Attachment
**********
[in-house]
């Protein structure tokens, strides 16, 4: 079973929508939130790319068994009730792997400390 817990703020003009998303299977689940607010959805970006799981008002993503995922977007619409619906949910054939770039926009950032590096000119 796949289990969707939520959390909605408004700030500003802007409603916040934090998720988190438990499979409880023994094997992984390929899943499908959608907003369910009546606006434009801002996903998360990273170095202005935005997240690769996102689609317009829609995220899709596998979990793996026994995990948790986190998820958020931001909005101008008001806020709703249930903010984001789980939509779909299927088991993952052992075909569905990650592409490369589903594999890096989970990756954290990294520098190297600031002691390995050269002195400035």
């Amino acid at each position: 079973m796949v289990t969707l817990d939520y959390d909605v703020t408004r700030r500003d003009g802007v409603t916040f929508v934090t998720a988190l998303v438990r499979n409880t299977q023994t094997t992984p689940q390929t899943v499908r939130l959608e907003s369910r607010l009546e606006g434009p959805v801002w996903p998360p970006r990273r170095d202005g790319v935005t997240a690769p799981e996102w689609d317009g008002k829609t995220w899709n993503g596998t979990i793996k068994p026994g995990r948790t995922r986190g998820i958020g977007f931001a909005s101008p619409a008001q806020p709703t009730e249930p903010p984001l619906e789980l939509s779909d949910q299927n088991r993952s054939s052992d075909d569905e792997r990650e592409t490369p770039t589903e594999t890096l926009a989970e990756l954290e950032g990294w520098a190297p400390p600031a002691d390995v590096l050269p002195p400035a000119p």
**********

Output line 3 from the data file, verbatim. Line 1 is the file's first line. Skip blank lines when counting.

């Amino acid at each position: 079973m796949v289990t969707l817990d939520y959390d909605v703020t408004r700030r500003d003009g802007v409603t916040f929508v934090t998720a988190l998303v438990r499979n409880t299977q023994t094997t992984p689940q390929t899943v499908r939130l959608e907003s369910r607010l009546e606006g434009p959805v801002w996903p998360p970006r990273r170095d202005g790319v935005t997240a690769p799981e996102w689609d317009g008002k829609t995220w899709n993503g596998t979990i793996k068994p026994g995990r948790t995922r986190g998820i958020g977007f931001a909005s101008p619409a008001q806020p709703t009730e249930p903010p984001l619906e789980l939509s779909d949910q299927n088991r993952s054939s052992d075909d569905e792997r990650e592409t490369p770039t589903e594999t890096l926009a989970e990756l954290e950032g990294w520098a190297p400390p600031a002691d390995v590096l050269p002195p400035a000119p």